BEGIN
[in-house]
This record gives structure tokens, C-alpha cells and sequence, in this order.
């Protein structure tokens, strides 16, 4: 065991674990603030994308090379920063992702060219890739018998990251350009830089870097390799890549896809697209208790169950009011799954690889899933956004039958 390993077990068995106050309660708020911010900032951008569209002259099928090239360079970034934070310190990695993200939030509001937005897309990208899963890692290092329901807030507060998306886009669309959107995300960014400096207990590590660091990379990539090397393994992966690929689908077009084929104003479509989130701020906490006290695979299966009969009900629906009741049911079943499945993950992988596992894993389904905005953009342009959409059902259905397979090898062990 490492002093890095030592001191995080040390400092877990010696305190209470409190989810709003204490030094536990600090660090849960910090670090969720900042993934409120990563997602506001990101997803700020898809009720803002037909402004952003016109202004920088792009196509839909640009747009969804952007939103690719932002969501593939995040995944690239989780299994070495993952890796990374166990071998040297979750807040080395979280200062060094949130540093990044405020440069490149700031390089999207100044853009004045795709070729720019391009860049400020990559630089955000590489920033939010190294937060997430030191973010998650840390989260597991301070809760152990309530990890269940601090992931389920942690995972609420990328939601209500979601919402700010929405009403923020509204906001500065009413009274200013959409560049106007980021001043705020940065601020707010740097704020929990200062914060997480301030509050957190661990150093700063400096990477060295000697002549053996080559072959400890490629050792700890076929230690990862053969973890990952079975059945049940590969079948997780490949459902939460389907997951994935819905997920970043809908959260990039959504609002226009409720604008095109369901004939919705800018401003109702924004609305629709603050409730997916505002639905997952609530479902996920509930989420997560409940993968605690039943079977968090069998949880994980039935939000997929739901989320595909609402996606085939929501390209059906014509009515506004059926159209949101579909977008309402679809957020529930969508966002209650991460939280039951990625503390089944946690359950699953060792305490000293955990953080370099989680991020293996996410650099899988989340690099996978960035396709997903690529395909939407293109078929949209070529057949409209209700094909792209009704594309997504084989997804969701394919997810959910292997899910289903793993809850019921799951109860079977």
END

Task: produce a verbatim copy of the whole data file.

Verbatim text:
[in-house]
This record gives structure tokens, C-alpha cells and sequence, in this order.
């Protein structure tokens, strides 16, 4: 065991674990603030994308090379920063992702060219890739018998990251350009830089870097390799890549896809697209208790169950009011799954690889899933956004039958 390993077990068995106050309660708020911010900032951008569209002259099928090239360079970034934070310190990695993200939030509001937005897309990208899963890692290092329901807030507060998306886009669309959107995300960014400096207990590590660091990379990539090397393994992966690929689908077009084929104003479509989130701020906490006290695979299966009969009900629906009741049911079943499945993950992988596992894993389904905005953009342009959409059902259905397979090898062990 490492002093890095030592001191995080040390400092877990010696305190209470409190989810709003204490030094536990600090660090849960910090670090969720900042993934409120990563997602506001990101997803700020898809009720803002037909402004952003016109202004920088792009196509839909640009747009969804952007939103690719932002969501593939995040995944690239989780299994070495993952890796990374166990071998040297979750807040080395979280200062060094949130540093990044405020440069490149700031390089999207100044853009004045795709070729720019391009860049400020990559630089955000590489920033939010190294937060997430030191973010998650840390989260597991301070809760152990309530990890269940601090992931389920942690995972609420990328939601209500979601919402700010929405009403923020509204906001500065009413009274200013959409560049106007980021001043705020940065601020707010740097704020929990200062914060997480301030509050957190661990150093700063400096990477060295000697002549053996080559072959400890490629050792700890076929230690990862053969973890990952079975059945049940590969079948997780490949459902939460389907997951994935819905997920970043809908959260990039959504609002226009409720604008095109369901004939919705800018401003109702924004609305629709603050409730997916505002639905997952609530479902996920509930989420997560409940993968605690039943079977968090069998949880994980039935939000997929739901989320595909609402996606085939929501390209059906014509009515506004059926159209949101579909977008309402679809957020529930969508966002209650991460939280039951990625503390089944946690359950699953060792305490000293955990953080370099989680991020293996996410650099899988989340690099996978960035396709997903690529395909939407293109078929949209070529057949409209209700094909792209009704594309997504084989997804969701394919997810959910292997899910289903793993809850019921799951109860079977």